Mummy Monday: Ramesses V
This week let’s take a look at another royal from the 20th Dynasty. Meet Pharaoh Ramesses V!
Usermaatre Sekheperenre Ramesses V was born c. 1110 B.C.E. to Pharaoh Ramesses IV and his wife Duatentopet. Very little is known about his early life. He did have a chief wife named Tahenutwati and another wife named Taweretenro. We know he did not have a son to succeed him, but it is unclear if he had any children.
Here are his royal names:
- Horus name: Kanakht Menmaat
- Golden Falcon name: Userrenputmiatum
- Prenomen: Usermaatre-sekheperenre
- Nomen: Ramesses (Amunherkhepeshef)
Ramesses V rose to the throne after the death of his father around 1149 B.C.E. His reign was the continued growth of the power of the priesthood of Amun. They controlled much of the land of country and state finances. Multiple papyri date to his reign that describes some political turmoil.
The Turin 1887 papyrus records a financial scandal involving the temple priests of Elephantine. The Turin 2044 papyrus recorded that the workmen of Deir el-Medina stopped working on Ramesses V’s tomb in his first regnal year. This may be because of fear of Libyan raiding parties which were close to Thebes. And finally, the Wilbour Papyrus records a major land survey and tax assessment which reveals that most of the land was controlled by the Amun Temple.
Besides all these problems, Ramesses V’s reign wasn’t that eventful. He continued to build his father’s temple in Deir el-Bahri, possibly usurping it in the end. And he built himself a tomb, KV9. He only reigned for four years, until about 1145 B.C.E.
Death and Tomb
The circumstances of his death are unknown, but there are multiple theories. The strongest is that Ramesses V died of smallpox because of the lesions on his face. He is thought to be one of the earliest known victims of the disease. He was succeeded (and possibly deposed) by his uncle Ramesses VI.
You can read more about his small pox in these two articles below!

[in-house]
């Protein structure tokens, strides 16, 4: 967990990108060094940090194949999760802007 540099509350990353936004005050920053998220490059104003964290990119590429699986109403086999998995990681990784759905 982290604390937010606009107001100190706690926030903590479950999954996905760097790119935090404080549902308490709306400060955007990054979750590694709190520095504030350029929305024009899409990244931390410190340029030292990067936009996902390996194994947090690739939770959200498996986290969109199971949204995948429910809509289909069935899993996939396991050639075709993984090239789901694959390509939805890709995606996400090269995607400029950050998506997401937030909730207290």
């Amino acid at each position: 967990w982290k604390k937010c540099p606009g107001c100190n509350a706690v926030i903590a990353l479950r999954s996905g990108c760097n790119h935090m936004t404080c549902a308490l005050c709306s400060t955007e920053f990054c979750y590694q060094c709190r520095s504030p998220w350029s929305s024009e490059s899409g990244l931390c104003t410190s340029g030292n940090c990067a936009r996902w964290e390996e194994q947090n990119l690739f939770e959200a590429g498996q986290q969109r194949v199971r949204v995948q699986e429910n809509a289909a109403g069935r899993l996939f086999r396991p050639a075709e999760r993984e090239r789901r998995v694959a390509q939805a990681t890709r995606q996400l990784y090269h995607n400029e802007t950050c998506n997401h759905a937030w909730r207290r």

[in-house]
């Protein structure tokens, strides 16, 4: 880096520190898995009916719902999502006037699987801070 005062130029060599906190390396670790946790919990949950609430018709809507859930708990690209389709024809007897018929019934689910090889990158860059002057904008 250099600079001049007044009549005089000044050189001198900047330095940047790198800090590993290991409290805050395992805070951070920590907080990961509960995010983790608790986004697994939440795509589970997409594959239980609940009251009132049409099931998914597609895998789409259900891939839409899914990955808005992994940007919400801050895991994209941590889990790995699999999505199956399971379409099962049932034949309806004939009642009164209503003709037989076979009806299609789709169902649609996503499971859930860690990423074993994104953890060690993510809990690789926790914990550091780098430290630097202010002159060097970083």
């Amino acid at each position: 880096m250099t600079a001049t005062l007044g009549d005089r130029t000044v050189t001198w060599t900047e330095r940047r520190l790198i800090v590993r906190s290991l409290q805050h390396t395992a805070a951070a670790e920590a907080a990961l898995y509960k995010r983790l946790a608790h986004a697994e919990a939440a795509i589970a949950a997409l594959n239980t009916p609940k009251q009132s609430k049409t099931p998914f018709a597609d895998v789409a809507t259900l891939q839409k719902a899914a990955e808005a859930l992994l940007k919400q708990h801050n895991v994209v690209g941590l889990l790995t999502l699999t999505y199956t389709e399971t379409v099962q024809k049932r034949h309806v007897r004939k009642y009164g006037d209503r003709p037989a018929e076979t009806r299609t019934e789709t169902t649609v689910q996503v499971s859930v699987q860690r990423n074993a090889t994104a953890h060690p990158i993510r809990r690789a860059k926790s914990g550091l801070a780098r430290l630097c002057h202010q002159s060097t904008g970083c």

20th DYNASTY By: EUGEN STROUHALDownload
He was buried in Year 2 of Ramesses VI, which was highly irregular as most pharaohs should be buried precisely 70 days into the reign of the successor. This might be because Ramesses VI was expelling Libyans from Thebes. Possibly, he has made a temporary tomb until KV9 was done.
Although KV9 was originally made for Ramesses V, it was severely edited by Ramesses VI and they were presumably buried together. I talked all about the tomb when I covered Ramesses VI, which you can check out here!
The mummy of Ramesses V (CG61085/JE34566) was found in 1898 in the Valley of the Kings cache in Amenhotep II’s tomb, KV35. It was found in side chamber Jb (position 6). He was found in the base of a large rectangular white coffin (CG61042). No lid was found with this coffin which was not the original coffin of the king. There are no inscriptions on this coffin that would indicate the original owner.
A shroud was found over a tangle of linens and then the body, which had been robbed in antiquity. Some of the bandages have been burnt by a corrosive agent, which may have been a result of a chemical reaction from the organic substances used during the embalming and funerary rituals.
His body was very well preserved and was unwrapped on June 25th, 1905. He was anywhere from 20 to 35 years old. His face was painted red and his earlobes were greatly stretched out, indicating that he wore large earrings. His skull was packed with 9 meters of linen through the right nostril which was then plugged with wax. There is a particularly wide gash on his side shows where the embalming was done. His organs were removed and then placed back in his abdomen.
The thieves that originally robbed the tomb did not do much damage to the mummy itself, although they did chop off some of the fingertips of his left hand, probably to get some rings.
There is also a hole in the parietal bone of the skull, which has been found on the mummies of Merenptah, Seti II, Ramesses IV, and Ramesses VI. His wound is a little different from these though. The scalp had actually been rolled back by the opening. This probably occurred just before or immediately after death as antemortem dried blood may have caused the discoloration of the area.
Another theory of his death is bubonic plague because of a possible bubo, an ulcer-like lesion, on his right groin.
Obelisk in the Archaeological Museum of Bologna (KS 1884) – Wikimedia Commons (Khruner)
Mummified head – Wikimedia Commons (G. Elliot Smith)
Mummy – The Theban Royal Mummy Project